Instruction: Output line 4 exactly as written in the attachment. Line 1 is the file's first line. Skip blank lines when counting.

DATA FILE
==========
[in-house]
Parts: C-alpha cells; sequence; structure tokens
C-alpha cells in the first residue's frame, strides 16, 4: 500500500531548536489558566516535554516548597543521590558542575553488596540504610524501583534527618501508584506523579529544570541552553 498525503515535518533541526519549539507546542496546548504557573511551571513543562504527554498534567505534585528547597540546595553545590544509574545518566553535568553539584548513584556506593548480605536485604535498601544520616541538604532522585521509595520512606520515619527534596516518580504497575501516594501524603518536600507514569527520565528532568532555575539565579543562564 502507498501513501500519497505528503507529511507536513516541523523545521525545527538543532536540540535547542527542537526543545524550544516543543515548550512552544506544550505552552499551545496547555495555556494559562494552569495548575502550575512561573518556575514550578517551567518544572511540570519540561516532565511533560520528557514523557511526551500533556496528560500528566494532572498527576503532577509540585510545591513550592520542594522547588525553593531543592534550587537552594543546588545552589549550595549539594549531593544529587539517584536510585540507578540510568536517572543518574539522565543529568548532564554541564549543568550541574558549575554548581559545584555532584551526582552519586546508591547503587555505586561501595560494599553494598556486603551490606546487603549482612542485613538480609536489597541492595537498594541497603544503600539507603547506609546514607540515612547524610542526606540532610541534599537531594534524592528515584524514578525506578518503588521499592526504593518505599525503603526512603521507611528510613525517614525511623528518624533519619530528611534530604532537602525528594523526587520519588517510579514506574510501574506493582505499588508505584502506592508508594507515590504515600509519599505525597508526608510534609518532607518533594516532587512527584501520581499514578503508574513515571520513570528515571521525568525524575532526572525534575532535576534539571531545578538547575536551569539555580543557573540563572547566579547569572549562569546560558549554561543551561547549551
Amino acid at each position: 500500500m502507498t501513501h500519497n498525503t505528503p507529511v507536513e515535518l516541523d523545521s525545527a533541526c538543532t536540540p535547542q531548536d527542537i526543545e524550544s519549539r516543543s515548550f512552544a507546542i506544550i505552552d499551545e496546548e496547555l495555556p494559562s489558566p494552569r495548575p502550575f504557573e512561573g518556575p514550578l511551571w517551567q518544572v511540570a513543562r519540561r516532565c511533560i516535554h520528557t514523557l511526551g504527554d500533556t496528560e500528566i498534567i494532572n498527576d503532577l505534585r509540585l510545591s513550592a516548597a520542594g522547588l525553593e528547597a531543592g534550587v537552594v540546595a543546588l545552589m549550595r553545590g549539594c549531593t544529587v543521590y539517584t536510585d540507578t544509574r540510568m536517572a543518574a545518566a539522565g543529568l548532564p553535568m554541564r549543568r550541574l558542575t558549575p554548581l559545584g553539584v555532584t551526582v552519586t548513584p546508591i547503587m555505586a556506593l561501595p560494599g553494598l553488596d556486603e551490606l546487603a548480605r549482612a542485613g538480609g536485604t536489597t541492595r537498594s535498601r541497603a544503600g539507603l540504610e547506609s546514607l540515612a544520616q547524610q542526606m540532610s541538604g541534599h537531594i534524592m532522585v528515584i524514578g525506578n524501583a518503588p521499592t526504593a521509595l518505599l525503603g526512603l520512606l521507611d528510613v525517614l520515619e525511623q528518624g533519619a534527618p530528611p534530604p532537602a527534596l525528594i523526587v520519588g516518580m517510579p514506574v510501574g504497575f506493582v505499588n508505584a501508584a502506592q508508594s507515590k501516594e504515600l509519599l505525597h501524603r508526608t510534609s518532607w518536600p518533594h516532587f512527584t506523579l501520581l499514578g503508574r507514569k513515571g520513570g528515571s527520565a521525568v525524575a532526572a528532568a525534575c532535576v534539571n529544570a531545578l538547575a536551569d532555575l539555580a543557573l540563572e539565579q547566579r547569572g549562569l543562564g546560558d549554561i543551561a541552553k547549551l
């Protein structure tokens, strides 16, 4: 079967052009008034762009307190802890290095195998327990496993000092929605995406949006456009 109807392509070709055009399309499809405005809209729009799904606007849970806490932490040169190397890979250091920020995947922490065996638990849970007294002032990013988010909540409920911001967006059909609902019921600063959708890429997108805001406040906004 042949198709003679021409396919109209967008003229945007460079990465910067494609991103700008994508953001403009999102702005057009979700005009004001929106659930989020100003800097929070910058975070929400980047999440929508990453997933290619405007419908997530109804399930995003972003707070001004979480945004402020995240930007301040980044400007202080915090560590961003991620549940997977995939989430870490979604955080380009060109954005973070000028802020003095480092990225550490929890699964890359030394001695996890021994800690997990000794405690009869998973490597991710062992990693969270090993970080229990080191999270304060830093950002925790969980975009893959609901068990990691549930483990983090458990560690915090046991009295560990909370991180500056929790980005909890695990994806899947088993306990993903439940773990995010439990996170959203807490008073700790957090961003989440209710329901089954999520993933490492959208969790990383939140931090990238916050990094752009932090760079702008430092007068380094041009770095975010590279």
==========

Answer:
Amino acid at each position: 500500500m502507498t501513501h500519497n498525503t505528503p507529511v507536513e515535518l516541523d523545521s525545527a533541526c538543532t536540540p535547542q531548536d527542537i526543545e524550544s519549539r516543543s515548550f512552544a507546542i506544550i505552552d499551545e496546548e496547555l495555556p494559562s489558566p494552569r495548575p502550575f504557573e512561573g518556575p514550578l511551571w517551567q518544572v511540570a513543562r519540561r516532565c511533560i516535554h520528557t514523557l511526551g504527554d500533556t496528560e500528566i498534567i494532572n498527576d503532577l505534585r509540585l510545591s513550592a516548597a520542594g522547588l525553593e528547597a531543592g534550587v537552594v540546595a543546588l545552589m549550595r553545590g549539594c549531593t544529587v543521590y539517584t536510585d540507578t544509574r540510568m536517572a543518574a545518566a539522565g543529568l548532564p553535568m554541564r549543568r550541574l558542575t558549575p554548581l559545584g553539584v555532584t551526582v552519586t548513584p546508591i547503587m555505586a556506593l561501595p560494599g553494598l553488596d556486603e551490606l546487603a548480605r549482612a542485613g538480609g536485604t536489597t541492595r537498594s535498601r541497603a544503600g539507603l540504610e547506609s546514607l540515612a544520616q547524610q542526606m540532610s541538604g541534599h537531594i534524592m532522585v528515584i524514578g525506578n524501583a518503588p521499592t526504593a521509595l518505599l525503603g526512603l520512606l521507611d528510613v525517614l520515619e525511623q528518624g533519619a534527618p530528611p534530604p532537602a527534596l525528594i523526587v520519588g516518580m517510579p514506574v510501574g504497575f506493582v505499588n508505584a501508584a502506592q508508594s507515590k501516594e504515600l509519599l505525597h501524603r508526608t510534609s518532607w518536600p518533594h516532587f512527584t506523579l501520581l499514578g503508574r507514569k513515571g520513570g528515571s527520565a521525568v525524575a532526572a528532568a525534575c532535576v534539571n529544570a531545578l538547575a536551569d532555575l539555580a543557573l540563572e539565579q547566579r547569572g549562569l543562564g546560558d549554561i543551561a541552553k547549551l